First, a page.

Some states are passing laws that require teacher preparation programs to include academic content standards. There are a host of reasons why this is a bad idea.
One is that many of the standards are poorly written. Another is that the assessments being used to evaluate learning of the standards are so flawed that some states are opting out of the Common Core.
The most important reason that teaching content standards is a waste of valuable pre-service education time is that the shelf life of the Common Core may not be much longer than a jar of peanut butter.
Think this claim is dubious? Consider these issues with the Common Core:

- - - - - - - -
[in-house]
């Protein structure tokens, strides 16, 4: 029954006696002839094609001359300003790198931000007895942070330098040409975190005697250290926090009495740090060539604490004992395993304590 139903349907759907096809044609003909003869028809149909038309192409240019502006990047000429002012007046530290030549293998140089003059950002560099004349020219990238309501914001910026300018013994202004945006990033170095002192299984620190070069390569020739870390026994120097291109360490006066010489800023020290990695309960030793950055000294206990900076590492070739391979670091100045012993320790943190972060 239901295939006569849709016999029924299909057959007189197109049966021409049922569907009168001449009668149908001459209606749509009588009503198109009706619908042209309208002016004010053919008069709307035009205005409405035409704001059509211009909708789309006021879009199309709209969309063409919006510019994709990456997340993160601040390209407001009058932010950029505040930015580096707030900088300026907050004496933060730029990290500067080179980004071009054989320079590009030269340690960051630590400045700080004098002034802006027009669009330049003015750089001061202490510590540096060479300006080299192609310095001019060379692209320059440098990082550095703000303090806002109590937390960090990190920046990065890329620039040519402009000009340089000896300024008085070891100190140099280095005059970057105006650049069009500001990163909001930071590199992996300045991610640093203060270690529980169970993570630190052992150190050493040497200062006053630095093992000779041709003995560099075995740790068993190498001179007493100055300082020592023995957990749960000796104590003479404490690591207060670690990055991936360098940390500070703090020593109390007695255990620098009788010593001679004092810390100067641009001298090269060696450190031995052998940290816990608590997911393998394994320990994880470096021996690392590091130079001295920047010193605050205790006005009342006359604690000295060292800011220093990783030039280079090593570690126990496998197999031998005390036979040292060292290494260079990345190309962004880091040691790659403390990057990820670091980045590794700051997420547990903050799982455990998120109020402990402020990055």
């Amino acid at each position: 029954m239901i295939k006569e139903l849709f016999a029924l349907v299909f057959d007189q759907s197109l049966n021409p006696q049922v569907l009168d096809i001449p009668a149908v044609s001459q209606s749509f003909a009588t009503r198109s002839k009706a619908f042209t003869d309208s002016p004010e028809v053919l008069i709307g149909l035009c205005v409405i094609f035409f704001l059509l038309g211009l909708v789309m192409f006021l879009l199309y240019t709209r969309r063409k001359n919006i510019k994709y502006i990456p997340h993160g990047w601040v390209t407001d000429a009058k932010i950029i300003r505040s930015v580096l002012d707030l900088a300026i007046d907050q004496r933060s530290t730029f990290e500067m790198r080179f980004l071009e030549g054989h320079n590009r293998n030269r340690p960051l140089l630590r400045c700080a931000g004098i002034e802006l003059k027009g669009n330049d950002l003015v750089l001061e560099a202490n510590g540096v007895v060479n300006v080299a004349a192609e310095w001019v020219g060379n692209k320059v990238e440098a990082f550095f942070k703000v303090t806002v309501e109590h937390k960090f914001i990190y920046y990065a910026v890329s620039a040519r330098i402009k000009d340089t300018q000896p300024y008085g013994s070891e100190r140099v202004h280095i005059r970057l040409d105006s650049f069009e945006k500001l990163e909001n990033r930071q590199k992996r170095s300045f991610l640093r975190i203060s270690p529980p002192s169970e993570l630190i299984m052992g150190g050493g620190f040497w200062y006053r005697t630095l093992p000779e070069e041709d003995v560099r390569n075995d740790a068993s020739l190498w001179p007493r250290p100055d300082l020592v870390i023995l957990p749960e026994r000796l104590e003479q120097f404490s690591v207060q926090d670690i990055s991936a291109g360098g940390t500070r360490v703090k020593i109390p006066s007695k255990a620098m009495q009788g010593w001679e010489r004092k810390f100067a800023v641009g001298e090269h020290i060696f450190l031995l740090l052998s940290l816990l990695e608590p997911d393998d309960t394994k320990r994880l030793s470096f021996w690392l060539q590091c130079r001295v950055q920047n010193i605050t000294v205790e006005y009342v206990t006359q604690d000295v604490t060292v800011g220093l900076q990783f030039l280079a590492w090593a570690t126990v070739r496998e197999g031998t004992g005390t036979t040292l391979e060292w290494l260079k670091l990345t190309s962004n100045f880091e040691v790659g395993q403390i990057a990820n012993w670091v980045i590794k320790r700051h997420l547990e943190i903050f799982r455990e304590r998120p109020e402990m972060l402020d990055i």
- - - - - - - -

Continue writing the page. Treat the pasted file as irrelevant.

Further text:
Save pre-service educators
These kinds of ill-conceived reform measures always disappear. Knowing this, it’s illogical to spend valuable time, resources and money, training pre-service teachers content standards that surely won’t exist in their current form in a few years.
Instead, let’s teach new teachers how to create engaging, technology-rich lessons and activities and how to employ 21st-century assessment strategies. There is so much more that pre-service educators need to learn (more on this later), and the Common Core will only get in the way.
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Mark Barnes is the Founder of Times 10 Publications, which produces the popular Hack Learning Series
, The uNseries
, and other books from some of education's most reputable teachers and leaders. Barnes presents internationally on assessment, connected education, and Hack Learning. Connect with @markbarnes19 on Twitter